fare_container_id), and the first of these is only available to riders eligible for a discounted fare (
order field is used to select the correct fare when multiple rules match the trip leg: any applicable discounted Clipper fare would match first, followed by adult Clipper fare, then finally the fare including additional charge for cash riders. In the event two (or more) rules match with the same order value, both are considered valid options to present to the rider.
|100||AC:local||AC:local||AC:local||2.25||clipper||Adult local fare with clipper $2.25|
|110||AC:local||AC:local||AC:local||2.5||Adult local fare $2.5|
|100||AC:local||AC:local||AC:local||1.12||AC:senior||Discounted local fare $1.12 with Clipper|
|100||AC:local||AC:local||AC:local||1.25||AC:senior||Discounted local fare $1.25|
|100||AC:local||AC:local||AC:local||0||AC:local:monthly||Free local fare with monthly pass|
The AC Transit fare rules are similar, with the addition of a few extra columns. The 51A is an East Bay local only route (
to_area_id is assumed), and matches each rule, and the rules for discounts and cash are applied as above. The
fare_product_id field describes additional rules that are available to users of certain prepaid products, such as day passes and monthly passes. In this case, a rider with an Adult Local 31 Day Pass ($84, described in
fare_products.txt) would enjoy a free ride. More complex AC Transit fares use additional columns not pictured here (
fare_network_id) and handle cases such as riding a Transbay bus and the different prices applied when riding within the East Bay vs. taking the trip all the way to the Salesforce Transit Center in downtown San Francisco.
Any applicable transfers are calculated by reading the rules in
fare_transfer_rules.txt and matching each leg of the trip against each subsequent leg of the trip. This can create quite complicated models, but let’s start by looking at our BART and AC Transit legs. The clever bit is that many
fare_leg_rules.txt rules can share the same
leg_group_id, which simplifies the number and types of transfer rules that must be defined. For example, all of the BART rules above use
BA: and all of the AC Transit rules use
AC:local. The table below is an except of
|100||BA:||AC:local||clipper||-0.5||90||2||1||2||1 credit of $-0.50 to AC w/in 90 minutes|
|110||BA:||AC:local||-0.25||1||3||Cash: 2 fare credits of $0.25 each|
Two different discounts apply when taking an AC Transit leg after a BART leg. When using Clipper, a $0.50 (
fare_transfer_type=1) discount is applied to the first AC Transit leg (
spanning_limit=2, which means it can only match a subjourney of two legs). Alternatively, a paper transfer slip given to cash users contains two tabs, each of which applies a $0.25 discount to the AC Transit cash fare (
spanning_limit=3, or a subjourney of up to three legs). Additionally, the Clipper discount expires within 90 minutes after tagging off BART (
duration_limit_type=2). Because the
order value is different, these two transfer options are mutually exclusive to Clipper and cash riders respectively.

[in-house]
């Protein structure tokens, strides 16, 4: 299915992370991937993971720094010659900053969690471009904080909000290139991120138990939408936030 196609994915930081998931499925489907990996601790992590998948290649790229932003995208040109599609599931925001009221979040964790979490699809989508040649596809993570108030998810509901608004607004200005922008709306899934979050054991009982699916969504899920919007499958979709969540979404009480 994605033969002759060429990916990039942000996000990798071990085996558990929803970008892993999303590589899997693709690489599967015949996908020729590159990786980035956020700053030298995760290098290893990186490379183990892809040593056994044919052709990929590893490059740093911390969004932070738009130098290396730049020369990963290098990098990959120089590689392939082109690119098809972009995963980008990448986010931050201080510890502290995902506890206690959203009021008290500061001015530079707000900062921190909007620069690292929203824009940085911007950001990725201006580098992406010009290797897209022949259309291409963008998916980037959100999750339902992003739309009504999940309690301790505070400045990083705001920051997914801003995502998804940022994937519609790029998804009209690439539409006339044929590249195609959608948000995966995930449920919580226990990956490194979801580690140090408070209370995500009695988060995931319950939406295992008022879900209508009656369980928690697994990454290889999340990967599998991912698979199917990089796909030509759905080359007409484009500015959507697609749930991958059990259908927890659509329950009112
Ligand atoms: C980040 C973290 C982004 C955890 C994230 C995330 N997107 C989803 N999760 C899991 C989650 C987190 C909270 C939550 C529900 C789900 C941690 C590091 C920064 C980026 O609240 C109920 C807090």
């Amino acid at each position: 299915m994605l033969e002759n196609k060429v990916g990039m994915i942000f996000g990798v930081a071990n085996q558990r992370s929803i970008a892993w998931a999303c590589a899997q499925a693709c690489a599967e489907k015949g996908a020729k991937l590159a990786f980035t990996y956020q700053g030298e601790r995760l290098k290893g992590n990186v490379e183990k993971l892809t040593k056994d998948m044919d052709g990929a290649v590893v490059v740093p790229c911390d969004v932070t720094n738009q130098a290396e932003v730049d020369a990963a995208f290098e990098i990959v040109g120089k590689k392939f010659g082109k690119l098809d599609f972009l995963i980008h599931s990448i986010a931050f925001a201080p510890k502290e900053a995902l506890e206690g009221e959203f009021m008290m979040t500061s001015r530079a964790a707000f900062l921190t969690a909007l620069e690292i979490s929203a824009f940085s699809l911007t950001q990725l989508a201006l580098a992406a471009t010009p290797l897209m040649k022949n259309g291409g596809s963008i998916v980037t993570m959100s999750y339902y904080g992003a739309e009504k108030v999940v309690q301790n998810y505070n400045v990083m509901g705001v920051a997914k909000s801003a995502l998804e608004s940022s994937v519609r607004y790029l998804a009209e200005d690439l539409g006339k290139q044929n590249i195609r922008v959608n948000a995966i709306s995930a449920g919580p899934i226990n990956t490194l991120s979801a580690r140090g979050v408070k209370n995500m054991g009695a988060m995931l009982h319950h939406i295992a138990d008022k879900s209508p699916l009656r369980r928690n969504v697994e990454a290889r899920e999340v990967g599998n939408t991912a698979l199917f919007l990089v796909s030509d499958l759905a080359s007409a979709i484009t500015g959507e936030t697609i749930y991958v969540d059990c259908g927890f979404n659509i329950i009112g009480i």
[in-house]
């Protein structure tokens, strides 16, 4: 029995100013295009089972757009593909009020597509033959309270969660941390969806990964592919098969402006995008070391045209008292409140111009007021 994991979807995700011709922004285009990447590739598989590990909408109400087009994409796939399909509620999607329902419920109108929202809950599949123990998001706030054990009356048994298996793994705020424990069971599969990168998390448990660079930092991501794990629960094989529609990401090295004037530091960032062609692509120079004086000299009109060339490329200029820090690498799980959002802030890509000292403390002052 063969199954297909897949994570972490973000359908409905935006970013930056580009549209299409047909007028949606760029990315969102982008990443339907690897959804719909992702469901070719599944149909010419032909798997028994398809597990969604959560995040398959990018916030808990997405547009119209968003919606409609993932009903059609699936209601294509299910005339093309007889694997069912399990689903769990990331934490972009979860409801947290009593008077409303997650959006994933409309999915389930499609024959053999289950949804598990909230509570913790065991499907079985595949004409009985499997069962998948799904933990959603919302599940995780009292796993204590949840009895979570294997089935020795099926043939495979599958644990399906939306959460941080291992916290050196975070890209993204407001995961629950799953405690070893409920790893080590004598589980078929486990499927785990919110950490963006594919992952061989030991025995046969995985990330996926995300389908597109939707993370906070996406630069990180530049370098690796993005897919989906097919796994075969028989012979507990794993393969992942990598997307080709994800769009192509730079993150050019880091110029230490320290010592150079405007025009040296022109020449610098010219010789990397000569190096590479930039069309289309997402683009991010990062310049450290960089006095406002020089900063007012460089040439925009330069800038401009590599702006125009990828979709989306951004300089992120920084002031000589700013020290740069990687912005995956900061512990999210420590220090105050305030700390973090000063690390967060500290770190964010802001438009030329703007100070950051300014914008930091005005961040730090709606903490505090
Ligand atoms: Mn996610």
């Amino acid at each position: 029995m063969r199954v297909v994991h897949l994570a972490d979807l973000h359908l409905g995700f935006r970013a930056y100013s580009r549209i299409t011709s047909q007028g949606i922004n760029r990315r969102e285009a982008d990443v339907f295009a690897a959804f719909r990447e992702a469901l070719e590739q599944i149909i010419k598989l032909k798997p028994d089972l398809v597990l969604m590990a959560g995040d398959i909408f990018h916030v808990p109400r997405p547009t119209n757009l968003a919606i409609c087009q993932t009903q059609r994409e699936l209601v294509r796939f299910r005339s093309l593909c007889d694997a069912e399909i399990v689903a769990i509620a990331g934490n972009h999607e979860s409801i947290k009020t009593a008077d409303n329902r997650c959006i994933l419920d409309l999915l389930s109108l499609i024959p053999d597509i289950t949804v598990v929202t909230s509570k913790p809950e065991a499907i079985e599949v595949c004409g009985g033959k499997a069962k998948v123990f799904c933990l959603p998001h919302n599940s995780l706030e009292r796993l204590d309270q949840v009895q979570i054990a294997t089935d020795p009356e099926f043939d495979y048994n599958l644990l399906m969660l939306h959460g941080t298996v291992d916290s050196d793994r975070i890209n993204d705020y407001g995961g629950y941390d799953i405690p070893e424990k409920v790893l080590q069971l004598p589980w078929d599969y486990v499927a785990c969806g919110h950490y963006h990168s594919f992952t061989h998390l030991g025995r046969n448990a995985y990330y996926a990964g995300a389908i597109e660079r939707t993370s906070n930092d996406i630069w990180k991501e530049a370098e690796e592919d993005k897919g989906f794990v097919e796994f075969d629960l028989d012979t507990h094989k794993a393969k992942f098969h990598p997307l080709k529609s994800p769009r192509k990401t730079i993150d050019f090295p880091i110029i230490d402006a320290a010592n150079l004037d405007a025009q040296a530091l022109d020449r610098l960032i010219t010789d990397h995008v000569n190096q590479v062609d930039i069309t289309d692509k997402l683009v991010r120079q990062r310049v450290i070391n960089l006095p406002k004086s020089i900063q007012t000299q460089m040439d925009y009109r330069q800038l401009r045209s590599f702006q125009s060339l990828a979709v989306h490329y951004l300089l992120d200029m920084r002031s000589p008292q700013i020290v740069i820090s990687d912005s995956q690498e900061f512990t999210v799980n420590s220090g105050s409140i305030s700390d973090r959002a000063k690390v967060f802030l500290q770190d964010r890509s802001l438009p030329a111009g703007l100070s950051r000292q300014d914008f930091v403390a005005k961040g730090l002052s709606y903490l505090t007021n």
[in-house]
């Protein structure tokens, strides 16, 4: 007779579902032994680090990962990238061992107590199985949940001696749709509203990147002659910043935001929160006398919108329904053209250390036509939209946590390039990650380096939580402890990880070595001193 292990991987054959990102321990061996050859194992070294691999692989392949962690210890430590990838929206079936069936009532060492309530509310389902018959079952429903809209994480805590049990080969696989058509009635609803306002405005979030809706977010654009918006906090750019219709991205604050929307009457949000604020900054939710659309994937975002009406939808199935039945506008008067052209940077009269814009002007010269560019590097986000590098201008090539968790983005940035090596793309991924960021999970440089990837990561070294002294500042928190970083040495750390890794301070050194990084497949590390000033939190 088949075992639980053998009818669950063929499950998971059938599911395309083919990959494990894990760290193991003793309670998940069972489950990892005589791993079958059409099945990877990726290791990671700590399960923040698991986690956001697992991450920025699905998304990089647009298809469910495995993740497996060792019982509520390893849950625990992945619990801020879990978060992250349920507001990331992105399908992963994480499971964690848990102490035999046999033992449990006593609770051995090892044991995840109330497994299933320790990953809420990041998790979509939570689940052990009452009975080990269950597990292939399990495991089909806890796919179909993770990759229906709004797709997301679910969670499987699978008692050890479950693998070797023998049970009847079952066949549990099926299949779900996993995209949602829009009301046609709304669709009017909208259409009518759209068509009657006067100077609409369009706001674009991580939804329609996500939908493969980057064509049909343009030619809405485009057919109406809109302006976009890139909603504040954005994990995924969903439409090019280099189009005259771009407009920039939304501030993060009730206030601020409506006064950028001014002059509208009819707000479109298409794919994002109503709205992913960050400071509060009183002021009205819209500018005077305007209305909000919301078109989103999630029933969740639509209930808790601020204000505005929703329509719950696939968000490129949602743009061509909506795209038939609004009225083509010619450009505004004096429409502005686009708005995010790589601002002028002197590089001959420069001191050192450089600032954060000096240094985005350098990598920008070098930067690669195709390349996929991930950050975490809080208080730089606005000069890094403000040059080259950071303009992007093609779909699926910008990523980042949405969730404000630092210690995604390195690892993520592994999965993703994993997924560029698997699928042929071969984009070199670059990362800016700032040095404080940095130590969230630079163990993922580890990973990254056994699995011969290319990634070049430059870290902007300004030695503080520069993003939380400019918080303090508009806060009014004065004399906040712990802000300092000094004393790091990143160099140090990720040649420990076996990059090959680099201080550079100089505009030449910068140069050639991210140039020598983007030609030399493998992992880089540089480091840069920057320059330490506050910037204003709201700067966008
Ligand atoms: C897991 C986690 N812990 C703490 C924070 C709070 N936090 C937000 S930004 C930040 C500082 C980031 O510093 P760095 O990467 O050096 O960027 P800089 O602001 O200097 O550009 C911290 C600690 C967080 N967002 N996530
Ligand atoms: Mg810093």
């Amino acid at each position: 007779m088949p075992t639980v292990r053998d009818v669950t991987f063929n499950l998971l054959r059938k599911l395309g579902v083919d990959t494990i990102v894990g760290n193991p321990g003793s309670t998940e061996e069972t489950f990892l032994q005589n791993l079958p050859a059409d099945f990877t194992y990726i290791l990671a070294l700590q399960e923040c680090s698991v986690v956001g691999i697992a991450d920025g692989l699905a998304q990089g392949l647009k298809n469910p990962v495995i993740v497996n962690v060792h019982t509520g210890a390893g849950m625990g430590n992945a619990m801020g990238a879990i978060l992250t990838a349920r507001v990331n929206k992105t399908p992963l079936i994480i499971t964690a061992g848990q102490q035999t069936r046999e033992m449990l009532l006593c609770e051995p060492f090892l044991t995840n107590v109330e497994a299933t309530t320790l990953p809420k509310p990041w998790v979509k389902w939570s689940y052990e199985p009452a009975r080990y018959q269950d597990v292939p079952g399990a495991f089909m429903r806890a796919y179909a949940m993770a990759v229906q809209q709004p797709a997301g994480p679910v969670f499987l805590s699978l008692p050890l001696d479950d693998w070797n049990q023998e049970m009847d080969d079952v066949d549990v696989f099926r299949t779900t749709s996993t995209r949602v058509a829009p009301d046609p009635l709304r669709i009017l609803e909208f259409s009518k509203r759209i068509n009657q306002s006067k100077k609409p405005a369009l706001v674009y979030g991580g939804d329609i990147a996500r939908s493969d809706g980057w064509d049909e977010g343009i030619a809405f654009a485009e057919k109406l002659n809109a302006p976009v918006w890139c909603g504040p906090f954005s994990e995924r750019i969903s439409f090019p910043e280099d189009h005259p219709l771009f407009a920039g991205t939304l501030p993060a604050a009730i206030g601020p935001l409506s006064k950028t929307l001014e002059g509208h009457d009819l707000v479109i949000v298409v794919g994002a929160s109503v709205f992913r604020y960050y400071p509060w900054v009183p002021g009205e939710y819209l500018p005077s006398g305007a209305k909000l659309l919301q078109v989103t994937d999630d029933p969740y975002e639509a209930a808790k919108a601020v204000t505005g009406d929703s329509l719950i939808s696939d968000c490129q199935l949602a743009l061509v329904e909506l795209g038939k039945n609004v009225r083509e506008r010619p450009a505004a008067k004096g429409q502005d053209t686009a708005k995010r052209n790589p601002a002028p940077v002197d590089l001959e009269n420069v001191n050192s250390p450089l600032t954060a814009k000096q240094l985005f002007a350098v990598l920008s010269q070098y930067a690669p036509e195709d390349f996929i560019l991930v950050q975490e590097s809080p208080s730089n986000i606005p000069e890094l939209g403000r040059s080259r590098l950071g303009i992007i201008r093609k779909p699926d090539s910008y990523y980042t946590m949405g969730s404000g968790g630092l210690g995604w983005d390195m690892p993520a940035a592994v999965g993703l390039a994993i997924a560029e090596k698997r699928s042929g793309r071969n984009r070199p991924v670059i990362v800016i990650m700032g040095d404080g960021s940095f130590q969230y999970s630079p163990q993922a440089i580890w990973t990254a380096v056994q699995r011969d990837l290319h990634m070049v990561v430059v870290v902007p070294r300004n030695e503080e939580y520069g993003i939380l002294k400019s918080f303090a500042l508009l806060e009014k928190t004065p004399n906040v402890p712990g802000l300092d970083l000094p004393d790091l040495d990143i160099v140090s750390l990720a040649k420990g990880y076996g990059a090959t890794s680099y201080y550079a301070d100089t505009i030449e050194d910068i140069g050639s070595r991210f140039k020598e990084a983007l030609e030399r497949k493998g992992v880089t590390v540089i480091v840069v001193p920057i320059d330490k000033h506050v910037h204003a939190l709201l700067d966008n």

The combination of matching fare rules and fare transfer rules allows describing even complicated transfers, such as discounts to SamTrans local bus riders who hold a Caltrain 2 zone or higher monthly pass, the several categories of upgrade charges when transfering from an AC Transit Local to an AC Transit Transbay bus, and the many varied products and transfers that apply full or partial fare to trips on the Dumbarton Express.
Note that this is a “beta” release. The GTFS Fares-v2 specification is still being finalized. It does not fully capture some functionality, like how AC Transit and VTA use “fare capping” so that riders never have to pay more in one day than the cost of a day pass. We also expect that as trip planners and other apps begin to consume the Regional Feed’s fare data that we may need to revise some of the data or our schema.
To our knowledge, Interline is the only organization to have a “rules engine” that can calculate journey costs using GTFS Fares-v2 data. We expect that as other organizations adopt the Interline fares rules engine or build their own equivalents, we may need to revisit some of the assumptions built into the engine.
The beta release of data includes fares and transfer discounts within and between eight agencies:
This list includes the seven largest agencies and a key connector across San Francisco Bay (Dumbarton Express). It should provide a broad enough sample of fares and transfer discounts to power a wide range of potential applications. This sample is also deep enough to inform analyses of fares, the cost of riding transit, and ideally even ways to reform fares and transfer discounts to produce more equitable outcomes for Bay Area transit riders.
Download the daily Regional Feed like so:
Interline and MTC expect to improve both the Fares-v2 beta data and schemas as we learn more. We welcome questions and corrections sent to the 511SFBayDeveloperResources mailing list.
A final note that behind every piece of transit data and every multi-modal trip plan are real people who drive vehicles, serve riders, and maintain equipment and facilities. Thank you to all the front-line workers keeping the Bay Area’s public transit systems and riders moving safely!
Credit and many thanks to project team members including Ian Rees and Ruth Miller (Interline), Nisar Kapeel and Kapeel Daryani (MTC), and our partners at Bay Area transit agencies.
Originally posted to the Interline blog on August 10, 2020.